THE THAMES TRADITIONAL BOAT FESTIVAL.

I went with my wife to the Thames traditional Boat Festival which is held on the River Thames at Henley-on Thames and is a gathering of traditional wooden boats together with quite a number of the surviving boats which went over to Dunkirk in 1940 to rescue our troops from the Normandy beaches and are Members of the Association of Dunkirk Little Ships.

We stayed at Leander Club which was founded in 1818 and is a private Members’ club that boasts an unsurpassed record in rowing achievements, the bedrooms of which are all decorated with rowing memorabilia and were joined for dinner by our friends Francis and Tracey which was rather nice as we haven’t seen them for some time.

This is the story of the formation of the Association, in Spring 1964 Raymond Baxter purchased one of the Little Ships and that Summer was flying to France by British Air Ferries for a family holiday. The plane flew over Dunkirk and he pointed the Beaches out to his son, Graham, who was then 13 years old. Graham asked his father if he realised that the next year (1965) it would be 25 years since ‘L’ORAGE’ had been “doing her thing down there so why don’t we take her back?”

​To cut a long story short, Raymond approached the Sunday Times (whose then Editor, Dennis Hamilton, was rescued from the Beaches). A letter from Raymond was published in the Sunday Times in October 1964 saying that he planned to take his Little Ship back the following June, and if any other owners wished to join him would they please write to the newspaper. The Sunday Times had agreed to help with the organisation if they got 12 replies. 43 boats made the crossing from Ramsgate with Royal Naval assistance and support from the RNLI. The BBC provided Radio and Television coverage.

​At a cocktail party given by the Sunday Times in December 1965 to show off their Press coverage, both Commander Charles Lamb and John Knight (who had participated in the Return) separately suggested to Raymond Baxter (who already had similar thoughts) that an Association should be formed.

All of these boats are absolutely stunning but some of them are absolutely Concours and are in far better condition than they would have been when new and are a joy to see, including Raymond Baxter’s boat L’ORANGE.

We went in my 1947 Bentley Mk VI and dressed in our forties outfits and as I had become a Member of the Tames Traditional Boat Festival we had tickets for the Member’s Enclosure and what with a flying display by a Spitfire from the Battle of Britain Memorial flight and a display by two WW1 triplanes, one RAF and one German, all in all a jolly fine weekend was had by all.

About The Diary of a Country Bumpkin

I am a retired actor, although to be honest I only retired because I wasn't getting any work and the option of becoming an unemployed actor/waiter at my age was ludicrous, especially as my waiting skills are non-existent. Having said I’m retired, I don’t think there really is such a thing as a retired actor for I am still available for work, I just don’t have an agent or any connections with regards to obtaining any worthwhile work. I have over the years done student films when there is nothing else available, always low paid (if at all) the only incentive was always the promised copy of the finished film for your show reel which nine times out of ten always failed to materialise. I spent many years looking after my aged mother who had dementia, hence the lack of acting work but shortly after her death I was lucky enough to run into an ex-girlfriend of many years ago and our romance blossomed once again, resulting in us getting married in 2013. My move to the countryside inspired me to write The Diary of a Country Bumpkin which tells of my continuing dilemmas in dealing with the rigors of the countryside from the unexpectedly large number of pollens, fungal moulds and hay products waiting to attack the unsuspecting townie. I enjoy writing, see my play Dulce Et Decorum Est Pro Patria Mori on The Wireless Theatre Company, The Plays Wot I Wrote and The Battle of Barking Creek both available on Amazon.co.uk and am very fond of classic cars so my ideal occupation would be acting in a film I had written set in the 1930s/40s, we live in hopes. I am delighted to say that since venturing to the countryside where space is not quite the premium it is in town, I have due to the availability of two double garages acquired more classic cars to form a small collection the pride of which are a 1947 Bentley Mk VI and a 2000 Bentley Arnage. My various blogs and websites are continually evolving and I’m sure that by following the appropriate links you will find something which will edify or amuse.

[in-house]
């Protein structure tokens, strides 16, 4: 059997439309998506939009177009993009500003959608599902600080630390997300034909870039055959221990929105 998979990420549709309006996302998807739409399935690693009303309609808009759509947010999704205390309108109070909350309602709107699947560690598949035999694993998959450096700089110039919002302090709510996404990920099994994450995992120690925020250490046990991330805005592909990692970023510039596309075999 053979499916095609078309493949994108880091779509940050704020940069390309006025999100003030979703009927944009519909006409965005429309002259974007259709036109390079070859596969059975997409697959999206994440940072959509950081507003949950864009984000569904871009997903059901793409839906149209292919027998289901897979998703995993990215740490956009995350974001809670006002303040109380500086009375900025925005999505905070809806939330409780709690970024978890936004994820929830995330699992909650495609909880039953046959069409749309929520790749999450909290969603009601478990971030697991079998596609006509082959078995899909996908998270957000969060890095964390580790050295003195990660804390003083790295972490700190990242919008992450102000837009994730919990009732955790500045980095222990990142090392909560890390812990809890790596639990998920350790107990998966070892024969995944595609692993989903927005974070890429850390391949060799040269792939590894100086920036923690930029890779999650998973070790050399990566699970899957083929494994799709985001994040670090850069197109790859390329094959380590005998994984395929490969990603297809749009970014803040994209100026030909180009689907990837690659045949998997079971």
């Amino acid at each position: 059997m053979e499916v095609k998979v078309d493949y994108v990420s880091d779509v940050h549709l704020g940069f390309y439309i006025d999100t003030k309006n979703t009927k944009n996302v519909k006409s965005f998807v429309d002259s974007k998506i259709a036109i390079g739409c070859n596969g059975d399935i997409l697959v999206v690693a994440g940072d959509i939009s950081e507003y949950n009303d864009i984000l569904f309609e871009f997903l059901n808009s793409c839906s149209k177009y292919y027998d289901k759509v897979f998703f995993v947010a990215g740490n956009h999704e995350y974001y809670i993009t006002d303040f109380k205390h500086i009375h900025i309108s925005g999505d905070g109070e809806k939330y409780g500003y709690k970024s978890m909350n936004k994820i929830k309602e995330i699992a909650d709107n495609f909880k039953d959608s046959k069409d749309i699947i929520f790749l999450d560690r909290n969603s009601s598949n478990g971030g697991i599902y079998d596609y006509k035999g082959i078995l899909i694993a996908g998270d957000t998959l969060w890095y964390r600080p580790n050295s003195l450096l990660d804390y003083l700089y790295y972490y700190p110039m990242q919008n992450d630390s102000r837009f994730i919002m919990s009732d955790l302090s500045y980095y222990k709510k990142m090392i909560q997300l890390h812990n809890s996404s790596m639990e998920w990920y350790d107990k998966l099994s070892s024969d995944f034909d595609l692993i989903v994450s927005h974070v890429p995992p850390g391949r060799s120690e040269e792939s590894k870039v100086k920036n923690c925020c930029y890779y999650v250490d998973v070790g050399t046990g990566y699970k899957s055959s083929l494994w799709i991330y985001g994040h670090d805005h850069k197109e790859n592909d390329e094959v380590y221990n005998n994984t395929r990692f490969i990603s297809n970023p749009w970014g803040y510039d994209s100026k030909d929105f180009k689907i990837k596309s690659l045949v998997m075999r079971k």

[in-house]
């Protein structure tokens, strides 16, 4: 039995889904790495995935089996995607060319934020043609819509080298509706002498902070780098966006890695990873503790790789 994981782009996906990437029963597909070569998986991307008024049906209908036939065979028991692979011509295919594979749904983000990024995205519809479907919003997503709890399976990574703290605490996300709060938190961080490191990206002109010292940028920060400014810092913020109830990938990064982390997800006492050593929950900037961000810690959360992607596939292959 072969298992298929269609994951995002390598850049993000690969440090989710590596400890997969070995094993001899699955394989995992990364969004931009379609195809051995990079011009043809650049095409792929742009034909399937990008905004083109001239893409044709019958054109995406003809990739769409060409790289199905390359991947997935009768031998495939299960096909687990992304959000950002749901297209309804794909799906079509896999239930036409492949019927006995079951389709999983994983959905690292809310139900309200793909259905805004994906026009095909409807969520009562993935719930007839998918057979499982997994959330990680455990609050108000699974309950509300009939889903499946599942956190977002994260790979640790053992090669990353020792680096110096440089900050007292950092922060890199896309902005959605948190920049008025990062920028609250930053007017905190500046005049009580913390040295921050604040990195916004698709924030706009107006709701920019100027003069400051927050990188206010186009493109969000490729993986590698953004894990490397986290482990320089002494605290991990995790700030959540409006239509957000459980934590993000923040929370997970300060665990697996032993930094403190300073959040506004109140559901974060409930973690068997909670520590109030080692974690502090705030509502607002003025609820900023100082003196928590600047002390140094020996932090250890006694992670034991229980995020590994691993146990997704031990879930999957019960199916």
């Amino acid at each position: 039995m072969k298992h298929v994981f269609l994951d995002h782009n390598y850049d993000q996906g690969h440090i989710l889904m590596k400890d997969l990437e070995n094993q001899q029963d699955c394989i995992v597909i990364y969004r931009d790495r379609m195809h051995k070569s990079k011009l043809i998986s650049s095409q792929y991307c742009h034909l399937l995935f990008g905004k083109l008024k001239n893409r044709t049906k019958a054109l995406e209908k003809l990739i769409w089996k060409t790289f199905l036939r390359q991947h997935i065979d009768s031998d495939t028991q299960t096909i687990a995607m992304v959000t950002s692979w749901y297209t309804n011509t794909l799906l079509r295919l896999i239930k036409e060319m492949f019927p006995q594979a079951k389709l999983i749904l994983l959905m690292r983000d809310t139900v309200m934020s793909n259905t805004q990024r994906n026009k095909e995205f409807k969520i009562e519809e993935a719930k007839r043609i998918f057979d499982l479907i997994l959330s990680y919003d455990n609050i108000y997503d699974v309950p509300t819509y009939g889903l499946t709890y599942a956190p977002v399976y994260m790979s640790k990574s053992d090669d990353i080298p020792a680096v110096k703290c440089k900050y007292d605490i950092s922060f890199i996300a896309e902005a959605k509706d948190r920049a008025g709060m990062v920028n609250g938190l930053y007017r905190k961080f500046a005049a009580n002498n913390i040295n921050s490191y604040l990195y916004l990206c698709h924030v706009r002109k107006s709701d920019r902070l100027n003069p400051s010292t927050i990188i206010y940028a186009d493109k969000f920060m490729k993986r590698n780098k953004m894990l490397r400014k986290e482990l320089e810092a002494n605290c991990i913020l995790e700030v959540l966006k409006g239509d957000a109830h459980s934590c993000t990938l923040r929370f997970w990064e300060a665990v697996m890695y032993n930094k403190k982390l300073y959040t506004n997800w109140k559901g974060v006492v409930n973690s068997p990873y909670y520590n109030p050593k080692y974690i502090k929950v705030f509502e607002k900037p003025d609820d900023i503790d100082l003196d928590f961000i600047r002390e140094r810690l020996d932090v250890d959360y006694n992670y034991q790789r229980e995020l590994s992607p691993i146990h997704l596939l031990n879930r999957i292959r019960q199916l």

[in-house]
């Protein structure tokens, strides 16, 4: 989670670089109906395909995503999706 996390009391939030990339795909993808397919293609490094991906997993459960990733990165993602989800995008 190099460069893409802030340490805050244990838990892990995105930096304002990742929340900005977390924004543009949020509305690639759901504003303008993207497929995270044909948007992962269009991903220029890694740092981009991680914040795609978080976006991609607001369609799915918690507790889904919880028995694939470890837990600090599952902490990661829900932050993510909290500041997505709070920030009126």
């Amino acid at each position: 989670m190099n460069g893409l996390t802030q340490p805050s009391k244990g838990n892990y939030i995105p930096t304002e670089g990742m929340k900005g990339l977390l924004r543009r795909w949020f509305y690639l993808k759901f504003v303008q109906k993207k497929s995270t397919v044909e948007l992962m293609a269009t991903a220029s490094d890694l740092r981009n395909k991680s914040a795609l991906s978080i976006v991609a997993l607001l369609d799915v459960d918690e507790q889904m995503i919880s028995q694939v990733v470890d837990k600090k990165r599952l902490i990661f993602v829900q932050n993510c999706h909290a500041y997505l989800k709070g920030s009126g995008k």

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3 Responses to THE THAMES TRADITIONAL BOAT FESTIVAL.

  1. SueW says:

    Sounds like a lovely memorable event.

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